116. With regard to the second preliminary objection posed by the State, the representatives:
a) asked the Court to dismiss the objection inasmuch as the facts that support the violation of Article 26 of the Convention were debated in the proceedings before the Commission. In fact, the Commission included these violations in Report No. 126/01 on Admissibility and Merits and in the application it filed with the Court, but simply classified them in a different juridical category;
b) based their position on the fact that with the entry into force of the Court’s new Rules of Procedure, they now have autonomous standing to submit their interpretation of the facts in the case and the rights violated; and
c) argued that the differing juridical classification of the violations discussed and proven during the proceedings before the Commission does not violate the principle of equality of arms or the State’s right of defense.
Considerations of the Court
117. Before turning its attention to the State’s second preliminary objection, the Court believes that some clarification is needed with regard to the possibility suggested by the Commission that the State may file preliminary objections to the arguments made by the representatives in the instant case in their brief of pleadings and motions.
118. To that end, some mention must be made of the various amendments to the article governing the participation of the alleged victims and their duly accredited legal representatives.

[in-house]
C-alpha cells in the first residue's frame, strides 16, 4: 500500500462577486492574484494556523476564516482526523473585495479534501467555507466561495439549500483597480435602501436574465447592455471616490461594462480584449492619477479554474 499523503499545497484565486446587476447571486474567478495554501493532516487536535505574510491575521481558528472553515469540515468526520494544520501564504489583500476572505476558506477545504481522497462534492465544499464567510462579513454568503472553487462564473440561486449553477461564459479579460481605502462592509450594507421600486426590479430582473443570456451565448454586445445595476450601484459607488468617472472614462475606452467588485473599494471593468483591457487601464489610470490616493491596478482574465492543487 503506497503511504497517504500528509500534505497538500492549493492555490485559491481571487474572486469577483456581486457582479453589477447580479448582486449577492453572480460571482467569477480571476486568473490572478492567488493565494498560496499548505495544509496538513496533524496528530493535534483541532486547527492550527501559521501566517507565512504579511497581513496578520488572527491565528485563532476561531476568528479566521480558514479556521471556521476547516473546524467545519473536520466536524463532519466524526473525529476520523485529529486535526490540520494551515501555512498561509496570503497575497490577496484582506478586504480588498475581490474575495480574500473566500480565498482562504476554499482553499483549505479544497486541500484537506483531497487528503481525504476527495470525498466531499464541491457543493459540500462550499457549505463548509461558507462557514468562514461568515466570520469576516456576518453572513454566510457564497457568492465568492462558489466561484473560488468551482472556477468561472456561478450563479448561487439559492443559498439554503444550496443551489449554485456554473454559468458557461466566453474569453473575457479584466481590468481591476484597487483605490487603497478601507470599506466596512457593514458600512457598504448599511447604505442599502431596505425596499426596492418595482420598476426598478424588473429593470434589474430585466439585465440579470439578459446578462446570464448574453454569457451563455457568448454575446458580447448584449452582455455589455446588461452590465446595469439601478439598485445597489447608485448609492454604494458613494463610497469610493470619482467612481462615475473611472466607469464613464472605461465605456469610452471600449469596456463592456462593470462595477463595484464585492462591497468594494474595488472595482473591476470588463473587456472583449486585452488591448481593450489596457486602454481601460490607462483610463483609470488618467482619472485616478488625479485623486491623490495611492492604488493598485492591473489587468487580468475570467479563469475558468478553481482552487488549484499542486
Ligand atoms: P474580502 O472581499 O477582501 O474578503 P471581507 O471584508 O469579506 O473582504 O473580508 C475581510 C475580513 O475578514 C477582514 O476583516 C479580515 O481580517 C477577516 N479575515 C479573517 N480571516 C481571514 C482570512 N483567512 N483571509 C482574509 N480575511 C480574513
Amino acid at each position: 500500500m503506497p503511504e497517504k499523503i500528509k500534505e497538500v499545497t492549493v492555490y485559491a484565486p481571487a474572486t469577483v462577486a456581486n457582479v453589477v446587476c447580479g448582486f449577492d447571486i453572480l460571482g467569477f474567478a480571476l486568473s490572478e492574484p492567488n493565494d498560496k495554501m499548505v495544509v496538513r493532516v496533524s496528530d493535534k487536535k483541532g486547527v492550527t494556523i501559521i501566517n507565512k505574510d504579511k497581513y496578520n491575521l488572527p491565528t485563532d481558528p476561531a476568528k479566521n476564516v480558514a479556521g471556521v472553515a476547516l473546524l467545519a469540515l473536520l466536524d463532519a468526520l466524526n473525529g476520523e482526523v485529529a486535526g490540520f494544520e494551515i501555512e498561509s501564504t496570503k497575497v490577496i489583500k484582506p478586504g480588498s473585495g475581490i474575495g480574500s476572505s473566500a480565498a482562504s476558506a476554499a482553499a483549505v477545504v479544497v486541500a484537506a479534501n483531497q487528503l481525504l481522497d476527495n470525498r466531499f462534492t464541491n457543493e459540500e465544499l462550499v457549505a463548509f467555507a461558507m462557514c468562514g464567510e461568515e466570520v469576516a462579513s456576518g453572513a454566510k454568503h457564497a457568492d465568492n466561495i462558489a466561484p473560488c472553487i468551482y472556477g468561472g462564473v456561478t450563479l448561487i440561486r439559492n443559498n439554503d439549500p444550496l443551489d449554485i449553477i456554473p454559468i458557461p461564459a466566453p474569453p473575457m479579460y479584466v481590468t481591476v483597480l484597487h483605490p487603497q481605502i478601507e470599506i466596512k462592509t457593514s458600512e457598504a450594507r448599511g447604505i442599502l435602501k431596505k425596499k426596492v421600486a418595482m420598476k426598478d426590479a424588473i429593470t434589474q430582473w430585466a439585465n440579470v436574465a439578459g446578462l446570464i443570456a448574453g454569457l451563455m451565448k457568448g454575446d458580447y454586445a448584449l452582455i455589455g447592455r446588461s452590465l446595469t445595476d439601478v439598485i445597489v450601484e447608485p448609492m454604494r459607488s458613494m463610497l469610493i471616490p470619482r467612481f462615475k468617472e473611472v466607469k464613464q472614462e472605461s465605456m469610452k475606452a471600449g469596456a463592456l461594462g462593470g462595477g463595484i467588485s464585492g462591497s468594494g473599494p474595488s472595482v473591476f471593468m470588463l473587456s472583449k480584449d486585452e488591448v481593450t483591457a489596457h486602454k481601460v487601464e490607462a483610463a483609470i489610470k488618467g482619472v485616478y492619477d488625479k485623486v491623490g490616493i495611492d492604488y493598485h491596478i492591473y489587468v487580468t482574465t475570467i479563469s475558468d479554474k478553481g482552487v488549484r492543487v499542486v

119. Article 35(4) of the Rules of Procedure in effect at the time the application in the instant case was filed, provided that the representatives had the authority to present autonomously to the Court their requests, arguments and evidence.
120. The previous version of Article 36 of the Court’s Rules of Procedure -now Article 37- provides that:
1. Preliminary objections may only be filed in the brief answering the application.
2. The document setting out the preliminary objections shall set out the facts on which the objection is based, the legal arguments, and the conclusions and supporting documents, as well as any evidence which the party filing the objection may wish to produce.
121. Thus, the text of the article in question makes no mention of the possibility of filing preliminary objections to the brief of pleadings and motions, either before the Rules of Procedure were amended or thereafter. However, the principle of legal certainty and justice demand that the parties be able to avail themselves of their right of defense. Consequently, based on the adversarial action principle and absent any impediment, the State may, in its answer to the application, enter objections, present observations and, where appropriate, file preliminary objections not just to the application but to the brief of pleadings and motions as well.